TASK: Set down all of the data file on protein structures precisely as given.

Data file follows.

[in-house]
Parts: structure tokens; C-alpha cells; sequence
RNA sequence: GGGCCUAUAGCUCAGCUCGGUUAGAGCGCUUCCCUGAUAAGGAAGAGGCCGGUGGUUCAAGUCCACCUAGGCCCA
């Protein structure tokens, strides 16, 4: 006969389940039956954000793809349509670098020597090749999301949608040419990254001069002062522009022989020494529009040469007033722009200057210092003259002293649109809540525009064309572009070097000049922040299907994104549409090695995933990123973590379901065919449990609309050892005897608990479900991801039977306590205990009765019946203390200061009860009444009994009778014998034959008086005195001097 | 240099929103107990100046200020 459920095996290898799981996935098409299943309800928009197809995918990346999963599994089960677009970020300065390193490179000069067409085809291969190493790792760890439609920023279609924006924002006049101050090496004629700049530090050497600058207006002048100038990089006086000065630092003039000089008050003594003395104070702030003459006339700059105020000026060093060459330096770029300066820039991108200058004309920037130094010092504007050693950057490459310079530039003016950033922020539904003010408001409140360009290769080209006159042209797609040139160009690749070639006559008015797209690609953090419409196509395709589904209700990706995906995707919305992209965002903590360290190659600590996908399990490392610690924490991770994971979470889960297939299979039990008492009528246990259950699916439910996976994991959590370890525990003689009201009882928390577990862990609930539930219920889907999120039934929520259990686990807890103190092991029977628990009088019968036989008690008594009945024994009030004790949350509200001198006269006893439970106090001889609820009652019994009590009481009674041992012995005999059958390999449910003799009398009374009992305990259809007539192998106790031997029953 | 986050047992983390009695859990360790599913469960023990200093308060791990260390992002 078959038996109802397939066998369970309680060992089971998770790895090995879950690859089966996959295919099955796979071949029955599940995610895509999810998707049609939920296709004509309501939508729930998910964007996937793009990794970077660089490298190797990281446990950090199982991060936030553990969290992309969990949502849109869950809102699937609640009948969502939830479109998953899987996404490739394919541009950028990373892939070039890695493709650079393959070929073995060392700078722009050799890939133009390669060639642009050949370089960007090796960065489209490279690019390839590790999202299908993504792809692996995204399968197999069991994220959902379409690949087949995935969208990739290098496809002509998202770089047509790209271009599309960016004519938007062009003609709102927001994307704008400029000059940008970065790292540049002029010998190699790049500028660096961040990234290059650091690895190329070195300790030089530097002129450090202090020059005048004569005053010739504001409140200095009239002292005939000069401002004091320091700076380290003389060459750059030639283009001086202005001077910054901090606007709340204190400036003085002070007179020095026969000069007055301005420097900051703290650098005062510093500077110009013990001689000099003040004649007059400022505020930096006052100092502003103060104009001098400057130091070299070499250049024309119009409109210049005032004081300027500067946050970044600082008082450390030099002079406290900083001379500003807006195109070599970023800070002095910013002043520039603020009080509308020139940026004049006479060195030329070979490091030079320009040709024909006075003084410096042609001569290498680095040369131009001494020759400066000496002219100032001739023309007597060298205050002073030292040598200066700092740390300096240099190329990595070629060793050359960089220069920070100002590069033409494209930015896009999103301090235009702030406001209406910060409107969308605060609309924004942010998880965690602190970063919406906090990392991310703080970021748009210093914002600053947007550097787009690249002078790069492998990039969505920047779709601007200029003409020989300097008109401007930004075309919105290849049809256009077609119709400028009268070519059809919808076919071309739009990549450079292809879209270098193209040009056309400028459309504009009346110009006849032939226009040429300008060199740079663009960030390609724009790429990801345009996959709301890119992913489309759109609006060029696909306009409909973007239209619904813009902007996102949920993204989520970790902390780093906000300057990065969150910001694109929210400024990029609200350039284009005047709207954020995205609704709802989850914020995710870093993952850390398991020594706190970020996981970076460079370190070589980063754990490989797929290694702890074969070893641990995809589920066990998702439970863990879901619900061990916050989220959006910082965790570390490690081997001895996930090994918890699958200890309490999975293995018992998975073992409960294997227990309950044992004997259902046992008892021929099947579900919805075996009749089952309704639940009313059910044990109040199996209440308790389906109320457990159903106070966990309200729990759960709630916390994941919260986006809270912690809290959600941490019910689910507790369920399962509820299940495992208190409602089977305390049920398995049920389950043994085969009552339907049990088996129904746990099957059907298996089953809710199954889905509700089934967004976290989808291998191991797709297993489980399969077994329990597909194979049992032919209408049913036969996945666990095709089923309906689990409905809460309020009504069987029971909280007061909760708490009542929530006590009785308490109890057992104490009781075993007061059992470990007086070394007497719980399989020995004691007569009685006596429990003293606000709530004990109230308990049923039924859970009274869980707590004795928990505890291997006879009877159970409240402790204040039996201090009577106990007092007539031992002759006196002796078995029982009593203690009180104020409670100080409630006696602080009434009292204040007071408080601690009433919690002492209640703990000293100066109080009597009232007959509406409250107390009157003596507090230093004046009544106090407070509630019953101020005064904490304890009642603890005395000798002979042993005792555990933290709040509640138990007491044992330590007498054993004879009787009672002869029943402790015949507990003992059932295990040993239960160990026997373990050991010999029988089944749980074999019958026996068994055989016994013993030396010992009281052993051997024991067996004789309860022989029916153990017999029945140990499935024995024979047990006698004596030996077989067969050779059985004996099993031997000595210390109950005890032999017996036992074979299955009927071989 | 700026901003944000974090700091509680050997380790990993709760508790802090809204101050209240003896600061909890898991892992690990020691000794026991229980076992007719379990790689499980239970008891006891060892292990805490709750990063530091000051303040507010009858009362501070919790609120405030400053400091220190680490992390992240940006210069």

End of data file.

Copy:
[in-house]
Parts: structure tokens; C-alpha cells; sequence
RNA sequence: GGGCCUAUAGCUCAGCUCGGUUAGAGCGCUUCCCUGAUAAGGAAGAGGCCGGUGGUUCAAGUCCACCUAGGCCCA
């Protein structure tokens, strides 16, 4: 006969389940039956954000793809349509670098020597090749999301949608040419990254001069002062522009022989020494529009040469007033722009200057210092003259002293649109809540525009064309572009070097000049922040299907994104549409090695995933990123973590379901065919449990609309050892005897608990479900991801039977306590205990009765019946203390200061009860009444009994009778014998034959008086005195001097 | 240099929103107990100046200020 459920095996290898799981996935098409299943309800928009197809995918990346999963599994089960677009970020300065390193490179000069067409085809291969190493790792760890439609920023279609924006924002006049101050090496004629700049530090050497600058207006002048100038990089006086000065630092003039000089008050003594003395104070702030003459006339700059105020000026060093060459330096770029300066820039991108200058004309920037130094010092504007050693950057490459310079530039003016950033922020539904003010408001409140360009290769080209006159042209797609040139160009690749070639006559008015797209690609953090419409196509395709589904209700990706995906995707919305992209965002903590360290190659600590996908399990490392610690924490991770994971979470889960297939299979039990008492009528246990259950699916439910996976994991959590370890525990003689009201009882928390577990862990609930539930219920889907999120039934929520259990686990807890103190092991029977628990009088019968036989008690008594009945024994009030004790949350509200001198006269006893439970106090001889609820009652019994009590009481009674041992012995005999059958390999449910003799009398009374009992305990259809007539192998106790031997029953 | 986050047992983390009695859990360790599913469960023990200093308060791990260390992002 078959038996109802397939066998369970309680060992089971998770790895090995879950690859089966996959295919099955796979071949029955599940995610895509999810998707049609939920296709004509309501939508729930998910964007996937793009990794970077660089490298190797990281446990950090199982991060936030553990969290992309969990949502849109869950809102699937609640009948969502939830479109998953899987996404490739394919541009950028990373892939070039890695493709650079393959070929073995060392700078722009050799890939133009390669060639642009050949370089960007090796960065489209490279690019390839590790999202299908993504792809692996995204399968197999069991994220959902379409690949087949995935969208990739290098496809002509998202770089047509790209271009599309960016004519938007062009003609709102927001994307704008400029000059940008970065790292540049002029010998190699790049500028660096961040990234290059650091690895190329070195300790030089530097002129450090202090020059005048004569005053010739504001409140200095009239002292005939000069401002004091320091700076380290003389060459750059030639283009001086202005001077910054901090606007709340204190400036003085002070007179020095026969000069007055301005420097900051703290650098005062510093500077110009013990001689000099003040004649007059400022505020930096006052100092502003103060104009001098400057130091070299070499250049024309119009409109210049005032004081300027500067946050970044600082008082450390030099002079406290900083001379500003807006195109070599970023800070002095910013002043520039603020009080509308020139940026004049006479060195030329070979490091030079320009040709024909006075003084410096042609001569290498680095040369131009001494020759400066000496002219100032001739023309007597060298205050002073030292040598200066700092740390300096240099190329990595070629060793050359960089220069920070100002590069033409494209930015896009999103301090235009702030406001209406910060409107969308605060609309924004942010998880965690602190970063919406906090990392991310703080970021748009210093914002600053947007550097787009690249002078790069492998990039969505920047779709601007200029003409020989300097008109401007930004075309919105290849049809256009077609119709400028009268070519059809919808076919071309739009990549450079292809879209270098193209040009056309400028459309504009009346110009006849032939226009040429300008060199740079663009960030390609724009790429990801345009996959709301890119992913489309759109609006060029696909306009409909973007239209619904813009902007996102949920993204989520970790902390780093906000300057990065969150910001694109929210400024990029609200350039284009005047709207954020995205609704709802989850914020995710870093993952850390398991020594706190970020996981970076460079370190070589980063754990490989797929290694702890074969070893641990995809589920066990998702439970863990879901619900061990916050989220959006910082965790570390490690081997001895996930090994918890699958200890309490999975293995018992998975073992409960294997227990309950044992004997259902046992008892021929099947579900919805075996009749089952309704639940009313059910044990109040199996209440308790389906109320457990159903106070966990309200729990759960709630916390994941919260986006809270912690809290959600941490019910689910507790369920399962509820299940495992208190409602089977305390049920398995049920389950043994085969009552339907049990088996129904746990099957059907298996089953809710199954889905509700089934967004976290989808291998191991797709297993489980399969077994329990597909194979049992032919209408049913036969996945666990095709089923309906689990409905809460309020009504069987029971909280007061909760708490009542929530006590009785308490109890057992104490009781075993007061059992470990007086070394007497719980399989020995004691007569009685006596429990003293606000709530004990109230308990049923039924859970009274869980707590004795928990505890291997006879009877159970409240402790204040039996201090009577106990007092007539031992002759006196002796078995029982009593203690009180104020409670100080409630006696602080009434009292204040007071408080601690009433919690002492209640703990000293100066109080009597009232007959509406409250107390009157003596507090230093004046009544106090407070509630019953101020005064904490304890009642603890005395000798002979042993005792555990933290709040509640138990007491044992330590007498054993004879009787009672002869029943402790015949507990003992059932295990040993239960160990026997373990050991010999029988089944749980074999019958026996068994055989016994013993030396010992009281052993051997024991067996004789309860022989029916153990017999029945140990499935024995024979047990006698004596030996077989067969050779059985004996099993031997000595210390109950005890032999017996036992074979299955009927071989 | 700026901003944000974090700091509680050997380790990993709760508790802090809204101050209240003896600061909890898991892992690990020691000794026991229980076992007719379990790689499980239970008891006891060892292990805490709750990063530091000051303040507010009858009362501070919790609120405030400053400091220190680490992390992240940006210069």